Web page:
Mar. 2017

Al Jarreau — Forever the Prince of Song

Al Jarreau (vocalist) – 1940 - 2017: February saw the passing of one of the greatest jazz singers the world has ever known, Alwin Lopez “Al” Jarreau. Jarreau possessed a unique and distinctive voice that he used to create a unique blend of traditional scat vocalising with modern day soul phrasing.

Jarreau was born in Milwaukee, WI on March 12, 1940, the fifth of six children. Jarreau’s father was a Seventh-day Adventist Church minister and singer, and his mother was a church pianist. Jarreau and his family sang together in church concerts and in benefits, and he and his mother performed at PTA meetings.

Jarreau was student council president and Badger Boys State delegate for Lincoln High School. At Boys State, he was elected governor. He then went on to attend Ripon College, where he also sang with a group called the Indigos. He graduated in 1962 with a Bachelor of Science in psychology. Two years later, in 1964, he earned a master’s degree in vocational rehabilitation from the University of Iowa. Jarreau also worked as a rehabilitation counsellor in San Francisco. Read full article


Feb. 2017

George Duke & Jeff Golub – Forever Weaving Dreams Up On Avenue Blue

George Duke  - (January 12, 1946 – August 5, 2013) :: George Duke was a multi-faceted musician, known as a keyboard pioneer, composer, singer, and producer in both jazz and popular mainstream musical genres. He worked with numerous acclaimed artists as arranger, music director, writer and co-writer, record producer, and professor of music.

He first made a name for himself with the album The Jean-Luc Ponty Experience with the George Duke Trio. He was known primarily for thirty-odd solo albums as well as for his collaborations with other musicians, particularly with the avant-garde musician Frank Zappa.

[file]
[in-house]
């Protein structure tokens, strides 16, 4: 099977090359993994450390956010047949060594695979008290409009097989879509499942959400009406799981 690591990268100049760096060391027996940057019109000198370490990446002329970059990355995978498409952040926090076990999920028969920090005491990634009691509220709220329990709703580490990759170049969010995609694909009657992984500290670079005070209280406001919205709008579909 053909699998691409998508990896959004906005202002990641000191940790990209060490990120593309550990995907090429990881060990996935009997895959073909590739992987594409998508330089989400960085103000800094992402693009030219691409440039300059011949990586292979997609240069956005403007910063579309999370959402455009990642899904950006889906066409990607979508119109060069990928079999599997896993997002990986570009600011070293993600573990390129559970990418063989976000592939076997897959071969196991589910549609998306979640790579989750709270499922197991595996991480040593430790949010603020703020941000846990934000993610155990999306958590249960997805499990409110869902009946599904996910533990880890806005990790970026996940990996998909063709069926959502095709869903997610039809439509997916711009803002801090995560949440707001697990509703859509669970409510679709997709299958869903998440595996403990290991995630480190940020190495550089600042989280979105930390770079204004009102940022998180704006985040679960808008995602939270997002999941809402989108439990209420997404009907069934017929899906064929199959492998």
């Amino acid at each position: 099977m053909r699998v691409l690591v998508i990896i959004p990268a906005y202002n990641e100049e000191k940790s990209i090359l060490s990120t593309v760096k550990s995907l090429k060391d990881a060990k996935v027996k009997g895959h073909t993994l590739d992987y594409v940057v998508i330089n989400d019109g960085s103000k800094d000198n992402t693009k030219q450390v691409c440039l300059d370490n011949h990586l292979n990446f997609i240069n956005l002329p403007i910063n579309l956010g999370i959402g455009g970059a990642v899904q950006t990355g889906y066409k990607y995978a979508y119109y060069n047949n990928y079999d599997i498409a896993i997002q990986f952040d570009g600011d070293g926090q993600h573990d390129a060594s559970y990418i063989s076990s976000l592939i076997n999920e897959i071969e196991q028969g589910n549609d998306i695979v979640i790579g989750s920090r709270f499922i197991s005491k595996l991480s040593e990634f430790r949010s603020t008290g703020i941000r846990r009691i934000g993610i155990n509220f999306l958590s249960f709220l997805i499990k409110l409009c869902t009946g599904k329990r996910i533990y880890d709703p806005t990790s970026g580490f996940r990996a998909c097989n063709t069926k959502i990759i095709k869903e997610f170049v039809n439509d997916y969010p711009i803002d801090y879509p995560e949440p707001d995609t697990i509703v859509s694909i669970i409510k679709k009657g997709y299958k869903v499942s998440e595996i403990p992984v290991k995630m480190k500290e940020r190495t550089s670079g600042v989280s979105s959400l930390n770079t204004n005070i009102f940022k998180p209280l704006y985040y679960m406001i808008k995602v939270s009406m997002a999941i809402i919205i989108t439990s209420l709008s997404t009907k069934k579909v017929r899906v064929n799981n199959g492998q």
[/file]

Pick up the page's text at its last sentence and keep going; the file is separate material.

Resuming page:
Beginning in 1967, Duke experimented further with jazz fusion, playing and recording with violinist Jean-Luc Ponty, as well as performing with the Don Ellis Orchestra, and Cannonball Adderley’s band, while he acquainted himself with Zappa. Duke appeared on several of Zappa’s albums in the early and mid-1970s, including Chunga’s Revenge, 200 Motels, Waka/Jawaka, The Grand Wazoo, Apostrophe, Over-Nite Sensation, One Size Fits All, Bongo Fury and Roxy & Elsewhere. Read full article


Jan. 2017

George Howard & Art Porter, Jr. – Trailblazers Who Left Giant Fingerprints on Groove

George Howard (September 15, 1956 – March 20, 1998), an American soprano saxophonist whose polished fusion of funk, jazz and urban soul helped him to become one of the most popular contemporary jazz performers of the 80’s and 90’s. Since he concentrated on groove and overall sound instead of improvisation, Howard received much attention from jazz critics, but he retained a large audience throughout his prolific career.

Howard was born in Philadelphia. In the late 1970s, he began touring with the renowned late Grover Washington, Jr., who was one of his idols. In the early 1980s, Howard released his first studio albums, Asphalt Gardens and Steppin’ Out. Both albums were well received and ranked high on the Billboard magazine Jazz Album charts at number 25 and 9, respectively.

By 1985, Howard’s third album, Dancing in the Sun, had scaled the Billboard Jazz Album chart to number 1. Each of his next three albums, Love Will Follow, A Nice Place to Be, and Reflections would also top the Jazz Album chart. After the success of Dancing in the Sun, Howard left the label GRP Records to join MCA who issued his 1988 recording of Reflections. His next album Personal was released in 1989. Read full article